In my first year of university, I took History of Art 1.01. It was a notorious course. It was held during ‘first’ – the first lecture of the day – the lecture slot least attended by university students, let alone artistic university students and those studying arts degrees. Not surprisingly, it had a high failure rate.
Of course, I was full of youthful idealism. I didn’t for a second think I wouldn’t be bounding out of bed with the birds to soak up the gloriousness of “Learning”. That lasted a semester. For most courses. But to be honest, History of Art got me out of bed.
The fat cherubs and seraphim of the renaissance. The light and dark of the old masters. The raw, human beauty of the realists. The angles and anger of the modernists. And the impressionists. My god, the impressionists. Those magicians of subtle colour. The use of every deft brush stroke to carve movement and emotion. The paint more than pigment and oils and water. More than turpentine and dust cloths. More than a man and an easel.
So imagine my delight, after an hour and a half of museum meandering, of finding the section of the NY Metropolitan Museum of Art dedicated to early 20th century artists. Oh my. Like a child at Christmas. Monet, Cezanne, Sisley, Pissarro, Seurat, Degas**, Renoir, Manet. All of them were there. I actually squealed with glee.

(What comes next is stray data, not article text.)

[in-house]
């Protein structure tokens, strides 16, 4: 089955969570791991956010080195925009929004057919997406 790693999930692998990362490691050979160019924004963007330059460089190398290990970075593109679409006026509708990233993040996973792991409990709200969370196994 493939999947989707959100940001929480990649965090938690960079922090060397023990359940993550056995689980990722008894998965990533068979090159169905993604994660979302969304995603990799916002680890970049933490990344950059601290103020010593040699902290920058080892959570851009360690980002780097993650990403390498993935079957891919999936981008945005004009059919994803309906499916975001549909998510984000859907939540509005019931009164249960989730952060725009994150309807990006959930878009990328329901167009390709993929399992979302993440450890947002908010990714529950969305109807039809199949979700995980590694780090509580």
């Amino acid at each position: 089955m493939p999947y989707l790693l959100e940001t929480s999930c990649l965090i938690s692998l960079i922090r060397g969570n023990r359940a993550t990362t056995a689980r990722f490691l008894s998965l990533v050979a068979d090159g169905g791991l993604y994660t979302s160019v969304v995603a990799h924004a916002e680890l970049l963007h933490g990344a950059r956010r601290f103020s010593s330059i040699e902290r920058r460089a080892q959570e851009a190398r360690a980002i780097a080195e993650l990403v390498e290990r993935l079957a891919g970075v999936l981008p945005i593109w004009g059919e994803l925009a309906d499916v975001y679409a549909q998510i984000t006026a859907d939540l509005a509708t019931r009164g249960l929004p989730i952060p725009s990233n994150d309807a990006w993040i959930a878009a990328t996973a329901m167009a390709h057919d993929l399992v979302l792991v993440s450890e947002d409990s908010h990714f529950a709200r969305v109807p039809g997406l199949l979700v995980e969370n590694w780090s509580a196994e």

And then I saw the Van Gogh. Wheat Field with Cypresses. And maybe it was the jetlag, but my eyes instantly welled with tears. It was so beautiful. All the text books, projected images in lectures halls, didn’t prepare me. For the colour. The texture. The raw vivid splendor. God, I sound so dramatic. But perhaps this is what art is. Something that has to be experienced alone. The ability of the artist to capture something that resonates with others. A moment of connection. But very, deeply personal. I don’t know. All I know is that my tired, weary feet were forgotten. My jetlag gone. It was just me and this gorgeous, wild thing, shimmering with life even after almost 250 years.
I almost felt sorry for the Gauguin one frame on.*
*and god knows I didn’t give the Klimt, Matisse, de Kooning or Pollack their due. Although both Monet’s Houses of Parliament (Effect of Fog), a Rothko (#3) and a stunning Calder mobile made me stop and stare too. And, for the time and place, I spent some time with the sweetly naïve Rockwells. An embarrassment of riches. I need to go back and give them all more time.
**even if he did have a weird obession with ballerinas.